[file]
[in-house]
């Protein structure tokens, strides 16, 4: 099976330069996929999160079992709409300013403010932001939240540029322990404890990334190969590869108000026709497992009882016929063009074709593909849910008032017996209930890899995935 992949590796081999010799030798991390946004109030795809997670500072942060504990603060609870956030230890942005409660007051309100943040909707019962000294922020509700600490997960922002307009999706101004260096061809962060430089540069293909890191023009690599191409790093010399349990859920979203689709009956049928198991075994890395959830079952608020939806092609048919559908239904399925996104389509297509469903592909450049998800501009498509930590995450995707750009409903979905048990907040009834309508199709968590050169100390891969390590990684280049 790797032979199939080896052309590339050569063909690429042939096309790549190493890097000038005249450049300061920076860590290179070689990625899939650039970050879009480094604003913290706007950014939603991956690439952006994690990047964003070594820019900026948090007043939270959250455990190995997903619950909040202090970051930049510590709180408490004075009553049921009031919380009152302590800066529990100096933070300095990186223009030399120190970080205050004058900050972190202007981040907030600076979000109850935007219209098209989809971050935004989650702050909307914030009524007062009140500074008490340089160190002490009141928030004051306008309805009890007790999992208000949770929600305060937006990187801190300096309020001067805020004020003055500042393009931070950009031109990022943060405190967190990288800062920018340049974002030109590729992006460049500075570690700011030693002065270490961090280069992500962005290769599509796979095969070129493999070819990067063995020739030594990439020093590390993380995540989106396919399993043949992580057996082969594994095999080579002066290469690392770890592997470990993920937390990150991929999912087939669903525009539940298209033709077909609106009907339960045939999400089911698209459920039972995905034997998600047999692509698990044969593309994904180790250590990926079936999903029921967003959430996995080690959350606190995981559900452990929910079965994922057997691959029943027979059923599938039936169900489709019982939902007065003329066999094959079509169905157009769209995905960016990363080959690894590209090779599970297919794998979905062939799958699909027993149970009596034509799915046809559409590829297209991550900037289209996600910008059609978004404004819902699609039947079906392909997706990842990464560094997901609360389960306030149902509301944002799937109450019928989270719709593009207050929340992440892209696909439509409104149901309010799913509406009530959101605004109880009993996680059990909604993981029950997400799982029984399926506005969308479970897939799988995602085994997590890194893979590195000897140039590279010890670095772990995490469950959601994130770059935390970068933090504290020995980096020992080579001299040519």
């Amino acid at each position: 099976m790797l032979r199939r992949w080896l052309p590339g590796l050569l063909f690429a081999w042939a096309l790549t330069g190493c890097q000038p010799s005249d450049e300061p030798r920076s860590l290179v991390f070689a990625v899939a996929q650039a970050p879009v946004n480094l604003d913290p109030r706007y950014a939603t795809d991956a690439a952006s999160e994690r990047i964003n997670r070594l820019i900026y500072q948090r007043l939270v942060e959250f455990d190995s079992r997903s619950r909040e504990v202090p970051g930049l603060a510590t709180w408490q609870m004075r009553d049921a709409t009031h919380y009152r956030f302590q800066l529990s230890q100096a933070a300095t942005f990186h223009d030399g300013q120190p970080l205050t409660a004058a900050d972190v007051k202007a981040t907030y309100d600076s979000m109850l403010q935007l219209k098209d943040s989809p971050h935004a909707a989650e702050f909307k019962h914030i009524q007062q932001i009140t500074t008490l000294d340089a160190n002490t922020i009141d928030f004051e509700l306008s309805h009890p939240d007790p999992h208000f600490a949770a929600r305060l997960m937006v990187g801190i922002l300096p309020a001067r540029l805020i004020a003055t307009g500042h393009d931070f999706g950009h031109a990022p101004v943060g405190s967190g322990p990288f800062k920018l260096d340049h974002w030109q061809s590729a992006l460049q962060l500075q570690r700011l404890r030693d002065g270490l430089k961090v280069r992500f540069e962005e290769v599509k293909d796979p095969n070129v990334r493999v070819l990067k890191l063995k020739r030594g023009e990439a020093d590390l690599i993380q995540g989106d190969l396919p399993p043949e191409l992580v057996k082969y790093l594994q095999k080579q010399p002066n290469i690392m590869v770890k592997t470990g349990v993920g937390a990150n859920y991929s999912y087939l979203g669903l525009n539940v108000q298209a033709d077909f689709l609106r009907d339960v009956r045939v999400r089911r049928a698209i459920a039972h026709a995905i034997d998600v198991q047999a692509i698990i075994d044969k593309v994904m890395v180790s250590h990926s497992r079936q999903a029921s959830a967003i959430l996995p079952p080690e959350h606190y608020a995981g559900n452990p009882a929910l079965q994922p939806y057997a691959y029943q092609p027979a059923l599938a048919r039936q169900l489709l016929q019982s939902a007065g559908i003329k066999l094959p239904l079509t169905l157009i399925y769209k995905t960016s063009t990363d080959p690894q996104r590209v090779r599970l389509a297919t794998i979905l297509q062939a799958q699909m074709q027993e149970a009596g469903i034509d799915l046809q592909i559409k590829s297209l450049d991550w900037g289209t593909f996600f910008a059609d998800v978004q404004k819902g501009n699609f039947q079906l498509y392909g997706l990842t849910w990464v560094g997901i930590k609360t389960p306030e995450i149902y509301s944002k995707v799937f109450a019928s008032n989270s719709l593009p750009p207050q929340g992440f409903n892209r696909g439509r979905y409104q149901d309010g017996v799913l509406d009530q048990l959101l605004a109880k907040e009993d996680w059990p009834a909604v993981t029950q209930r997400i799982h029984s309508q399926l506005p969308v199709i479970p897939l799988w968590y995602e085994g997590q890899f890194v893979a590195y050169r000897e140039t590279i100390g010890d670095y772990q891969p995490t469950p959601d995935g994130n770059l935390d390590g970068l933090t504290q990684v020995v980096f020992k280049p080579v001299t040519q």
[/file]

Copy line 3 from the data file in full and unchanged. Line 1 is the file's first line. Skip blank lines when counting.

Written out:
């Amino acid at each position: 099976m790797l032979r199939r992949w080896l052309p590339g590796l050569l063909f690429a081999w042939a096309l790549t330069g190493c890097q000038p010799s005249d450049e300061p030798r920076s860590l290179v991390f070689a990625v899939a996929q650039a970050p879009v946004n480094l604003d913290p109030r706007y950014a939603t795809d991956a690439a952006s999160e994690r990047i964003n997670r070594l820019i900026y500072q948090r007043l939270v942060e959250f455990d190995s079992r997903s619950r909040e504990v202090p970051g930049l603060a510590t709180w408490q609870m004075r009553d049921a709409t009031h919380y009152r956030f302590q800066l529990s230890q100096a933070a300095t942005f990186h223009d030399g300013q120190p970080l205050t409660a004058a900050d972190v007051k202007a981040t907030y309100d600076s979000m109850l403010q935007l219209k098209d943040s989809p971050h935004a909707a989650e702050f909307k019962h914030i009524q007062q932001i009140t500074t008490l000294d340089a160190n002490t922020i009141d928030f004051e509700l306008s309805h009890p939240d007790p999992h208000f600490a949770a929600r305060l997960m937006v990187g801190i922002l300096p309020a001067r540029l805020i004020a003055t307009g500042h393009d931070f999706g950009h031109a990022p101004v943060g405190s967190g322990p990288f800062k920018l260096d340049h974002w030109q061809s590729a992006l460049q962060l500075q570690r700011l404890r030693d002065g270490l430089k961090v280069r992500f540069e962005e290769v599509k293909d796979p095969n070129v990334r493999v070819l990067k890191l063995k020739r030594g023009e990439a020093d590390l690599i993380q995540g989106d190969l396919p399993p043949e191409l992580v057996k082969y790093l594994q095999k080579q010399p002066n290469i690392m590869v770890k592997t470990g349990v993920g937390a990150n859920y991929s999912y087939l979203g669903l525009n539940v108000q298209a033709d077909f689709l609106r009907d339960v009956r045939v999400r089911r049928a698209i459920a039972h026709a995905i034997d998600v198991q047999a692509i698990i075994d044969k593309v994904m890395v180790s250590h990926s497992r079936q999903a029921s959830a967003i959430l996995p079952p080690e959350h606190y608020a995981g559900n452990p009882a929910l079965q994922p939806y057997a691959y029943q092609p027979a059923l599938a048919r039936q169900l489709l016929q019982s939902a007065g559908i003329k066999l094959p239904l079509t169905l157009i399925y769209k995905t960016s063009t990363d080959p690894q996104r590209v090779r599970l389509a297919t794998i979905l297509q062939a799958q699909m074709q027993e149970a009596g469903i034509d799915l046809q592909i559409k590829s297209l450049d991550w900037g289209t593909f996600f910008a059609d998800v978004q404004k819902g501009n699609f039947q079906l498509y392909g997706l990842t849910w990464v560094g997901i930590k609360t389960p306030e995450i149902y509301s944002k995707v799937f109450a019928s008032n989270s719709l593009p750009p207050q929340g992440f409903n892209r696909g439509r979905y409104q149901d309010g017996v799913l509406d009530q048990l959101l605004a109880k907040e009993d996680w059990p009834a909604v993981t029950q209930r997400i799982h029984s309508q399926l506005p969308v199709i479970p897939l799988w968590y995602e085994g997590q890899f890194v893979a590195y050169r000897e140039t590279i100390g010890d670095y772990q891969p995490t469950p959601d995935g994130n770059l935390d390590g970068l933090t504290q990684v020995v980096f020992k280049p080579v001299t040519q």